James McKinley, Jr. (New York Times) wrote a heart-warming account of how Peter Frampton was reunited with his beloved Gibson electric guitar, three decades years after it was presumed destroyed in a plane that crashed on it way to Panama in 1980; it was returned to him last month. Here are excerpts with a link to the full article below:
It turns out the guitar did not burn up in November 1980 when a cargo plane crashed on takeoff in Caracas, Venezuela, on its way to Panama, where Mr. Frampton was to perform. Instead someone plucked it from the burning wreckage and later sold it to a musician on the Dutch Caribbean island of Curaçao. The guitar was returned to Mr. Frampton in Nashville last month after a two-year negotiation involving the local musician who had the guitar, a customs agent who repairs guitars in his spare time, a diehard Frampton fan in the Netherlands and the head of the island’s tourist board.
Last month, the tourist board official, Ghatim Kabbara, bought the guitar with public funds and traveled to Nashville to hand it to Mr. Frampton in a tattered gig bag. Mr. Frampton said he knew as soon as he picked the instrument up that it was the same 1954 Gibson Les Paul with customized pickups that he had played for a decade. It was an emotional moment, he said.
[. . .] Perhaps most important, it was the guitar he played on the 1976 solo album “Frampton Comes Alive!” one of the best-selling live albums ever and the recording that established him as one of the great rock guitarists of the 1970s. “It’s all I ever used for 10 years,” he said. “That was it. That was part of me.” Mr. Kabbara said the guitar surfaced two years ago when the local guitarist, who has not been identified, took the instrument to Donald Valentina, a Curaçao customs agent who collects and repairs old guitars in his spare time. The musician had been using it for decades, playing in hotels and bars on the island, but did not know the instrument’s history, Mr. Kabbara said.
Asked to repair the guitar, Mr. Valentina noticed the unusual third set of pickups and burn marks on the neck, Mr. Kabbara said. The customs agent began to suspect the guitar might be the one Mr. Frampton had played on the “Frampton Comes Alive!” album. He consulted with another Frampton fan in the Netherlands, who confirmed it had all the earmarks of the missing Gibson. Mr. Valentina also sent photos of the inner works of the guitar to Mr. Frampton. Mr. Frampton said he was stunned when he saw the photos; it looked like guitar, he said, but he could not be sure. For two years Mr. Valentina tried to persuade the local guitarist to sell the instrument, and finally, in November, facing a financial problem, he finally agreed. But Mr. Valentina did not have money and, afraid another buyer might scoop up the guitar, he approached Mr. Kabbara at the tourist board.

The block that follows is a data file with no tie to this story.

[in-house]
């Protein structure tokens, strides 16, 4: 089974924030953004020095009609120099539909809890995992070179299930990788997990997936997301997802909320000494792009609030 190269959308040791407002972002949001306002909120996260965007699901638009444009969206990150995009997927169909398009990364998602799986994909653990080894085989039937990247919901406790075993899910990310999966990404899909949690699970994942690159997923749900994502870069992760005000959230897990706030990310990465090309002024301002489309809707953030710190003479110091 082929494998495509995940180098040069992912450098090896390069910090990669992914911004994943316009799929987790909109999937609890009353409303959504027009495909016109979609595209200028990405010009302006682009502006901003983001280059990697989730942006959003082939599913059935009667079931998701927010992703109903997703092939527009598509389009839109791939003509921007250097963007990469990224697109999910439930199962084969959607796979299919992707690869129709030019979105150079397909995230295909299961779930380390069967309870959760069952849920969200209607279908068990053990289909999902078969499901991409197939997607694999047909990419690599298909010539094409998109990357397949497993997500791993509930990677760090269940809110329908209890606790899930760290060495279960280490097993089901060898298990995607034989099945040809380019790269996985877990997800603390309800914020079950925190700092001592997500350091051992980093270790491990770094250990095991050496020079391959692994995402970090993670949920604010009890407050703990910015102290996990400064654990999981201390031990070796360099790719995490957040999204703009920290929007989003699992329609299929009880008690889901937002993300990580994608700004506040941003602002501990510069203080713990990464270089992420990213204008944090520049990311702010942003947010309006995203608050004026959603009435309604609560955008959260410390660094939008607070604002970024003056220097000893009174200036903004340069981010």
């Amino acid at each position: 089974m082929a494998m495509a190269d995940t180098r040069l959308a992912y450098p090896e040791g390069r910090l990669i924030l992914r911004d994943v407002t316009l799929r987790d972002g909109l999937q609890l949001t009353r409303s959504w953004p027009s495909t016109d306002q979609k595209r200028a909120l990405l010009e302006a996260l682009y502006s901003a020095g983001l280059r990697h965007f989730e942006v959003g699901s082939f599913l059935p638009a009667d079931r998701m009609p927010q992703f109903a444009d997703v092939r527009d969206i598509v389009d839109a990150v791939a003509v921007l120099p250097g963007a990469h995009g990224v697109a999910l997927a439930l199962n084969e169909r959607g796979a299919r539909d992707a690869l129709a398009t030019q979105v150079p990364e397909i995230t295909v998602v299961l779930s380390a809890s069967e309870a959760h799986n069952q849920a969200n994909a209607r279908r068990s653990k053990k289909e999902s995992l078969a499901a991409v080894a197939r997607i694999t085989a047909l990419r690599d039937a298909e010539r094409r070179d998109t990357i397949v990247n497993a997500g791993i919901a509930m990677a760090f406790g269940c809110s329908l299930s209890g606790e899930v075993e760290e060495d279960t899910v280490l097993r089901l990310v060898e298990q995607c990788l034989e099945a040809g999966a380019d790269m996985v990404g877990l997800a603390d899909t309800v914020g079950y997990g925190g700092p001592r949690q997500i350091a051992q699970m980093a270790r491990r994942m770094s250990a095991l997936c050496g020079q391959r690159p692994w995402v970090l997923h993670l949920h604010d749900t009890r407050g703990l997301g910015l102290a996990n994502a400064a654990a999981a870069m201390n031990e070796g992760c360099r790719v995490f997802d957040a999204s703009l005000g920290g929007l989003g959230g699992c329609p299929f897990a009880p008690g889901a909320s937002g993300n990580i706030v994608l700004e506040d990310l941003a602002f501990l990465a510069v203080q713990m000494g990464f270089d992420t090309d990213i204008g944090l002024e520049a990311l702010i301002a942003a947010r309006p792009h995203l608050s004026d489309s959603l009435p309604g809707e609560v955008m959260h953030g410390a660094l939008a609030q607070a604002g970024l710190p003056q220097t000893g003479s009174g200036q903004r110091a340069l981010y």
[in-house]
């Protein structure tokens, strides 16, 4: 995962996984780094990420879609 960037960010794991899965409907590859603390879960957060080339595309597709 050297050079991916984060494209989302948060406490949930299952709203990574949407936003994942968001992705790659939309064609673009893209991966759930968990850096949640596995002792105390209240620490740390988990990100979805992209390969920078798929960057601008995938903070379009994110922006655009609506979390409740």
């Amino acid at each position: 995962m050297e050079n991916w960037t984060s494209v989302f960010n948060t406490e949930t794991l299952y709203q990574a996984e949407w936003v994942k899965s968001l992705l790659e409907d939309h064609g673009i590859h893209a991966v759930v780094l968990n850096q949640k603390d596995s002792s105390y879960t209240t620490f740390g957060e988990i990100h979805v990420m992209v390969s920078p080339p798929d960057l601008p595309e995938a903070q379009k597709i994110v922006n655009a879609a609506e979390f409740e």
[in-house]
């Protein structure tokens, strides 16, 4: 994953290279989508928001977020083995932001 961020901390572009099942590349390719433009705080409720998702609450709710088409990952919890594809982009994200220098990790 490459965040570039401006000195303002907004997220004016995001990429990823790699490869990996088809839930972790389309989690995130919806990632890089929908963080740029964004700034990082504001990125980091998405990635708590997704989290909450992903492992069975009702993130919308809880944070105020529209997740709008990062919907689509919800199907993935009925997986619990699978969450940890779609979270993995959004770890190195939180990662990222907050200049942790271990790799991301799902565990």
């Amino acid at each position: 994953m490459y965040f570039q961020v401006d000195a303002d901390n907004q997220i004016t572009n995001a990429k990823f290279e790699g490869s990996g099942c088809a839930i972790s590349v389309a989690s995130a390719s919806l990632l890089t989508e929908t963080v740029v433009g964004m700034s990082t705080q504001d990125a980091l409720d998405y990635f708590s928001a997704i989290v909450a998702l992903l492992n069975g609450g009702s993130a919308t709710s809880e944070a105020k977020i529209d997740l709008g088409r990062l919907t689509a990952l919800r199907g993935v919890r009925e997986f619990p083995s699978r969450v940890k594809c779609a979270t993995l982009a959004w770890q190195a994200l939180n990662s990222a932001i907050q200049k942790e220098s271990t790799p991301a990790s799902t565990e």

Mr. Kabbara, an amateur guitarist who admires Mr. Frampton, agreed to put up the board’s funds – about $5,000 – to purchase the guitar, on one condition. He and Mr. Valentina would take the guitar to Mr. Frampton as a gesture of goodwill. “I thought the right thing to do was to give him back his guitar,” he said. “This guitar was him. The whole 1970s was this guitar.”
Mr. Frampton, who is 61, said he hopes to play the guitar again when he appears at the Beacon Theater in New York in February. For now, he has left the instrument at the Gibson Custom Shop in Nashville to have some minor repairs made. The neck is still straight, he said, but he must replace old pickups with new ones, made to the same specifications as the original coils. But he said he will leave the burn marks and scrapes alone. “I want it to have its battle scars,” he said.